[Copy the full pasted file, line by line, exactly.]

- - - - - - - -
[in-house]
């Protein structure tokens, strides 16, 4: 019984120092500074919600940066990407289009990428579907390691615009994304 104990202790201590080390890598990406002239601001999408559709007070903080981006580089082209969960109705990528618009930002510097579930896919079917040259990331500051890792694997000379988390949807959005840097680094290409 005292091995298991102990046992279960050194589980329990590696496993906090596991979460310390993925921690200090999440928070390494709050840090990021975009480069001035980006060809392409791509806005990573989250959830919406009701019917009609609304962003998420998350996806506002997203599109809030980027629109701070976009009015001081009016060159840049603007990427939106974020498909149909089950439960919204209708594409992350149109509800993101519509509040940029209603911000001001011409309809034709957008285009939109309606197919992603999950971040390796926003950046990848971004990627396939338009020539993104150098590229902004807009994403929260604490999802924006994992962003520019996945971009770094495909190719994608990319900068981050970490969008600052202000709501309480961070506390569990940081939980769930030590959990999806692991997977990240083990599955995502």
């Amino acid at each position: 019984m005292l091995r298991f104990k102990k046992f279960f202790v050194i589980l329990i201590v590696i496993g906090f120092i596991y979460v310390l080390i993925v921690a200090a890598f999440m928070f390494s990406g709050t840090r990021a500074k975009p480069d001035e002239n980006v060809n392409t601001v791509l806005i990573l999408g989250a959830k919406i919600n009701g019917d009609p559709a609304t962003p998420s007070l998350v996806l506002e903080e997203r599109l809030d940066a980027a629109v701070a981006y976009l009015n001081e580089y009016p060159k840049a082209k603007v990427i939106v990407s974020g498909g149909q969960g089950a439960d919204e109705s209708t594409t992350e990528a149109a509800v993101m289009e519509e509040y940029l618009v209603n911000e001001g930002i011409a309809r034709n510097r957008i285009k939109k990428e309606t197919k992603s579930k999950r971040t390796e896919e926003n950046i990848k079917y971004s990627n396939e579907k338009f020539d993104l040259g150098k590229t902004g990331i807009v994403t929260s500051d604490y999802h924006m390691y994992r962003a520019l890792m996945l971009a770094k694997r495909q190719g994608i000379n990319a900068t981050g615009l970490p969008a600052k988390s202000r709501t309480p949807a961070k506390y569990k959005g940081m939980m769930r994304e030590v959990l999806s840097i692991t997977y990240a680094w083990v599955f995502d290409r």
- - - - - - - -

[in-house]
């Protein structure tokens, strides 16, 4: 019984120092500074919600940066990407289009990428579907390691615009994304 104990202790201590080390890598990406002239601001999408559709007070903080981006580089082209969960109705990528618009930002510097579930896919079917040259990331500051890792694997000379988390949807959005840097680094290409 005292091995298991102990046992279960050194589980329990590696496993906090596991979460310390993925921690200090999440928070390494709050840090990021975009480069001035980006060809392409791509806005990573989250959830919406009701019917009609609304962003998420998350996806506002997203599109809030980027629109701070976009009015001081009016060159840049603007990427939106974020498909149909089950439960919204209708594409992350149109509800993101519509509040940029209603911000001001011409309809034709957008285009939109309606197919992603999950971040390796926003950046990848971004990627396939338009020539993104150098590229902004807009994403929260604490999802924006994992962003520019996945971009770094495909190719994608990319900068981050970490969008600052202000709501309480961070506390569990940081939980769930030590959990999806692991997977990240083990599955995502």
């Amino acid at each position: 019984m005292l091995r298991f104990k102990k046992f279960f202790v050194i589980l329990i201590v590696i496993g906090f120092i596991y979460v310390l080390i993925v921690a200090a890598f999440m928070f390494s990406g709050t840090r990021a500074k975009p480069d001035e002239n980006v060809n392409t601001v791509l806005i990573l999408g989250a959830k919406i919600n009701g019917d009609p559709a609304t962003p998420s007070l998350v996806l506002e903080e997203r599109l809030d940066a980027a629109v701070a981006y976009l009015n001081e580089y009016p060159k840049a082209k603007v990427i939106v990407s974020g498909g149909q969960g089950a439960d919204e109705s209708t594409t992350e990528a149109a509800v993101m289009e519509e509040y940029l618009v209603n911000e001001g930002i011409a309809r034709n510097r957008i285009k939109k990428e309606t197919k992603s579930k999950r971040t390796e896919e926003n950046i990848k079917y971004s990627n396939e579907k338009f020539d993104l040259g150098k590229t902004g990331i807009v994403t929260s500051d604490y999802h924006m390691y994992r962003a520019l890792m996945l971009a770094k694997r495909q190719g994608i000379n990319a900068t981050g615009l970490p969008a600052k988390s202000r709501t309480p949807a961070k506390y569990k959005g940081m939980m769930r994304e030590v959990l999806s840097i692991t997977y990240a680094w083990v599955f995502d290409r």